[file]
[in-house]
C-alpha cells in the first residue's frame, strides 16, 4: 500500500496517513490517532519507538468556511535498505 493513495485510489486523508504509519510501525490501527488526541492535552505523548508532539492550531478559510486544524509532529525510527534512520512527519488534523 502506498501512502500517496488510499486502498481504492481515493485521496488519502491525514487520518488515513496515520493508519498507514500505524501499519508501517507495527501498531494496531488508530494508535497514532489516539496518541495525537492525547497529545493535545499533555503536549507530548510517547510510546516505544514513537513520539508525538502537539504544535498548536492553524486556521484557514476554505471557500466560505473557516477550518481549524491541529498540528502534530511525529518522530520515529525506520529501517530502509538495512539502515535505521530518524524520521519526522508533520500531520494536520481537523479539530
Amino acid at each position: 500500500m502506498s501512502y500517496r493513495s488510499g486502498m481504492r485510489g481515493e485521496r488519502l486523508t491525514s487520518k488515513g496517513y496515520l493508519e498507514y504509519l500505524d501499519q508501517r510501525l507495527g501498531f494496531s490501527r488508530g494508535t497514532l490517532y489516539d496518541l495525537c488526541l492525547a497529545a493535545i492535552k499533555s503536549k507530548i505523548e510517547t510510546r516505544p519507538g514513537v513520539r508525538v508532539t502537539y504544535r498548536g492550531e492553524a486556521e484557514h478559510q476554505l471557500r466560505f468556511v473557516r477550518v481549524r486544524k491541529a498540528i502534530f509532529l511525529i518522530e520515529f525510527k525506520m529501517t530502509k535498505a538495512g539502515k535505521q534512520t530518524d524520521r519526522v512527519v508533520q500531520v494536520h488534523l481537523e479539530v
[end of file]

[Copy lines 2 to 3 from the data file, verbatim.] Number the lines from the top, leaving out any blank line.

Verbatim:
C-alpha cells in the first residue's frame, strides 16, 4: 500500500496517513490517532519507538468556511535498505 493513495485510489486523508504509519510501525490501527488526541492535552505523548508532539492550531478559510486544524509532529525510527534512520512527519488534523 502506498501512502500517496488510499486502498481504492481515493485521496488519502491525514487520518488515513496515520493508519498507514500505524501499519508501517507495527501498531494496531488508530494508535497514532489516539496518541495525537492525547497529545493535545499533555503536549507530548510517547510510546516505544514513537513520539508525538502537539504544535498548536492553524486556521484557514476554505471557500466560505473557516477550518481549524491541529498540528502534530511525529518522530520515529525506520529501517530502509538495512539502515535505521530518524524520521519526522508533520500531520494536520481537523479539530
Amino acid at each position: 500500500m502506498s501512502y500517496r493513495s488510499g486502498m481504492r485510489g481515493e485521496r488519502l486523508t491525514s487520518k488515513g496517513y496515520l493508519e498507514y504509519l500505524d501499519q508501517r510501525l507495527g501498531f494496531s490501527r488508530g494508535t497514532l490517532y489516539d496518541l495525537c488526541l492525547a497529545a493535545i492535552k499533555s503536549k507530548i505523548e510517547t510510546r516505544p519507538g514513537v513520539r508525538v508532539t502537539y504544535r498548536g492550531e492553524a486556521e484557514h478559510q476554505l471557500r466560505f468556511v473557516r477550518v481549524r486544524k491541529a498540528i502534530f509532529l511525529i518522530e520515529f525510527k525506520m529501517t530502509k535498505a538495512g539502515k535505521q534512520t530518524d524520521r519526522v512527519v508533520q500531520v494536520h488534523l481537523e479539530v